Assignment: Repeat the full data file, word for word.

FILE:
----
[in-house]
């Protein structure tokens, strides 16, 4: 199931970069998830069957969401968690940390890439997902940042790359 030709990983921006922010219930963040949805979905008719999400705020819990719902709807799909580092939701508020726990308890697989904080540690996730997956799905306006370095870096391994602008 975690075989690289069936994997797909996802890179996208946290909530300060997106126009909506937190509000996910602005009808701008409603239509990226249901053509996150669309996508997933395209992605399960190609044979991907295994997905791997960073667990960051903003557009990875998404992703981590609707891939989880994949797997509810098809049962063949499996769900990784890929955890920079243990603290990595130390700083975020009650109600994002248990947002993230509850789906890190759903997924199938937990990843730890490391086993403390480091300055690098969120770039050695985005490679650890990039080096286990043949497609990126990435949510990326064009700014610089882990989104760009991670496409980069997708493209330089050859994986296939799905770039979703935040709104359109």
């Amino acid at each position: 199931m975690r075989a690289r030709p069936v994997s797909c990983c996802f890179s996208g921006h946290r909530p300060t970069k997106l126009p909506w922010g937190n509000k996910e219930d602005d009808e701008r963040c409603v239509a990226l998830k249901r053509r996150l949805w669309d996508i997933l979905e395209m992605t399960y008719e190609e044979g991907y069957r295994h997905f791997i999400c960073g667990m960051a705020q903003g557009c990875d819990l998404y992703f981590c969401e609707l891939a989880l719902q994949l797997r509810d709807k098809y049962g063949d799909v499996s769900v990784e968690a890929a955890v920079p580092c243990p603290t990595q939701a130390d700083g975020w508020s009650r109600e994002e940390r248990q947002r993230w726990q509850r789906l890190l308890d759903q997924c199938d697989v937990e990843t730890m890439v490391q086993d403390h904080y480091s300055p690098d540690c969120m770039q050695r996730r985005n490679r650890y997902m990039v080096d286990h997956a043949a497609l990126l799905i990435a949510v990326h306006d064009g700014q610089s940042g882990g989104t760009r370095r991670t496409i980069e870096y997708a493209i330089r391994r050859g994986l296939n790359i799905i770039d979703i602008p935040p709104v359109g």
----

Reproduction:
[in-house]
């Protein structure tokens, strides 16, 4: 199931970069998830069957969401968690940390890439997902940042790359 030709990983921006922010219930963040949805979905008719999400705020819990719902709807799909580092939701508020726990308890697989904080540690996730997956799905306006370095870096391994602008 975690075989690289069936994997797909996802890179996208946290909530300060997106126009909506937190509000996910602005009808701008409603239509990226249901053509996150669309996508997933395209992605399960190609044979991907295994997905791997960073667990960051903003557009990875998404992703981590609707891939989880994949797997509810098809049962063949499996769900990784890929955890920079243990603290990595130390700083975020009650109600994002248990947002993230509850789906890190759903997924199938937990990843730890490391086993403390480091300055690098969120770039050695985005490679650890990039080096286990043949497609990126990435949510990326064009700014610089882990989104760009991670496409980069997708493209330089050859994986296939799905770039979703935040709104359109």
């Amino acid at each position: 199931m975690r075989a690289r030709p069936v994997s797909c990983c996802f890179s996208g921006h946290r909530p300060t970069k997106l126009p909506w922010g937190n509000k996910e219930d602005d009808e701008r963040c409603v239509a990226l998830k249901r053509r996150l949805w669309d996508i997933l979905e395209m992605t399960y008719e190609e044979g991907y069957r295994h997905f791997i999400c960073g667990m960051a705020q903003g557009c990875d819990l998404y992703f981590c969401e609707l891939a989880l719902q994949l797997r509810d709807k098809y049962g063949d799909v499996s769900v990784e968690a890929a955890v920079p580092c243990p603290t990595q939701a130390d700083g975020w508020s009650r109600e994002e940390r248990q947002r993230w726990q509850r789906l890190l308890d759903q997924c199938d697989v937990e990843t730890m890439v490391q086993d403390h904080y480091s300055p690098d540690c969120m770039q050695r996730r985005n490679r650890y997902m990039v080096d286990h997956a043949a497609l990126l799905i990435a949510v990326h306006d064009g700014q610089s940042g882990g989104t760009r370095r991670t496409i980069e870096y997708a493209i330089r391994r050859g994986l296939n790359i799905i770039d979703i602008p935040p709104v359109g």